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Samoan Material Culture

Hand Line Trolling Hooks

Hand Line Trolling Hooks

The hand line trolling hook (pa ala) is smaller than the bonito hook but like it is a Composite two-piece hook with a shell shank and a turtle shell point. It is trolled from a canoe outside the reef with a line but no rod is used. The fishing usually takes place in the early morning and the fishermen have to wake very early in order to be on the fishing grounds when morning breaks. The pa hook is thus named pa ala from ala, to wake from sleep. For a similar reason, the method of fishing is termed alafanga but it must not be confused with alofanga (to fish for bonito).

Shell. The shank is made from various shells. Pearl shell is rarely used. The best types are made from pala'au. This forms the material of the five hooks presented by the Ripley family to Bishop Museum. Other shells used were the fatuaua and foafoa. Dr. C. M. Cooke, Jr., identifies the Samoan shells as follows:

Fatuaua Spondylus ducalis Chemnitz.
Foafoa Cypraea mauritiana Linnaeus.
Pala'au Perna costellata Conrad.

Shanks and points. Two types of shank are made: with a rounded head if the kind of shell used is thick enough, or flat throughout if it is not. The page 511round-headed shank (Plate XLVII, B, 6 and 7) is made of pala'au shell cut a rounded head while the ordinary thickness forms the tail. (See figure 290, a-d.) The flat type of shank (Pl. XLVII, B, 8) is made from fatuaua and in such a manner that a thick part of the shell provides sufficient material for other shells which are not thick enough to form a rounded head. (See figure 290, f-i.) The thickness of material influences the direction and number of holes for the lashing of the snood to the head of the shank. In the rounded heads, which may be 10 mm. thick, a single hole from side to side is bored through as in the case of bonito hooks. In the flat heads, which are 5 mm. in thickness at most, a hole has to be bored through from front to back on either side of the middle line to provide entrance and exit holes for the lashing to pass around the snood. In five pa ala in Bishop Museum, the length of the shank ranges from 47 to 62 mm.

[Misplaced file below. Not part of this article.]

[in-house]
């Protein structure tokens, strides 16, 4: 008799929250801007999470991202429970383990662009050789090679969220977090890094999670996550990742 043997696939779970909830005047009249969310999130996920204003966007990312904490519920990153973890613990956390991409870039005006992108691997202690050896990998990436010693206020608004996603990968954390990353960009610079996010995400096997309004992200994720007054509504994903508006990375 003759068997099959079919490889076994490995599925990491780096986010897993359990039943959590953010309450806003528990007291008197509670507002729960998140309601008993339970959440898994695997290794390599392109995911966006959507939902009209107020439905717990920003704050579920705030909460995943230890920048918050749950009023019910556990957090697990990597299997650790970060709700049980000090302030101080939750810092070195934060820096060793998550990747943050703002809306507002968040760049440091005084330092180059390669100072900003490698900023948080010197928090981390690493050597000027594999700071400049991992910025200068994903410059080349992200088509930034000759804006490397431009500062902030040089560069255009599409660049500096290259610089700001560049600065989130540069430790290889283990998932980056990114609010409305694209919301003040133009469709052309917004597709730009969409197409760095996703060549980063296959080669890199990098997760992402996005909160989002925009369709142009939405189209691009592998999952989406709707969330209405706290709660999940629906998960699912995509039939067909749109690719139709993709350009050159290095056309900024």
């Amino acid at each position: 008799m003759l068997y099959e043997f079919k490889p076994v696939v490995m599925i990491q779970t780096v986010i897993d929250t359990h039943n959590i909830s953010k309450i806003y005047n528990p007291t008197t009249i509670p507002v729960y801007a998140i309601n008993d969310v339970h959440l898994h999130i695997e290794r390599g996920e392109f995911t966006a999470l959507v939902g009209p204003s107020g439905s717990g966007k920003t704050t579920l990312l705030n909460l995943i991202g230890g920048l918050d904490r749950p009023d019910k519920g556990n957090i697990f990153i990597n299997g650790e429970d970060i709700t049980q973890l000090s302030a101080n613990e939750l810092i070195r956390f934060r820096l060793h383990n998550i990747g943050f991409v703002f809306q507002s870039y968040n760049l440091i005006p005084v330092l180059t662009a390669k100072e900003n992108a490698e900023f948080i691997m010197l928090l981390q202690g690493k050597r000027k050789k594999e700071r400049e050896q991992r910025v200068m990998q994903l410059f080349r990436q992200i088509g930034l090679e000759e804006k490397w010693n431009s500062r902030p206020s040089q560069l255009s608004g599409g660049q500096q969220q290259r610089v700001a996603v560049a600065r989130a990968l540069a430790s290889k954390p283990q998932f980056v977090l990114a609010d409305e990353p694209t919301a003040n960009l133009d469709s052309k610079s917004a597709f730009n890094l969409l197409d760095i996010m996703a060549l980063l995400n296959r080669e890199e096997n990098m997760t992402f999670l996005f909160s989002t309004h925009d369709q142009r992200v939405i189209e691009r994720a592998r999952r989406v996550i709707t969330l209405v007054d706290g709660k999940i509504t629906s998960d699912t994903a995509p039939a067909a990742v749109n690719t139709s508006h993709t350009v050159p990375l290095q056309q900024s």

Figure 290.—The pa ala hooks (two types of shanks with points:

Figure 290.—The pa ala hooks (two types of shanks with points: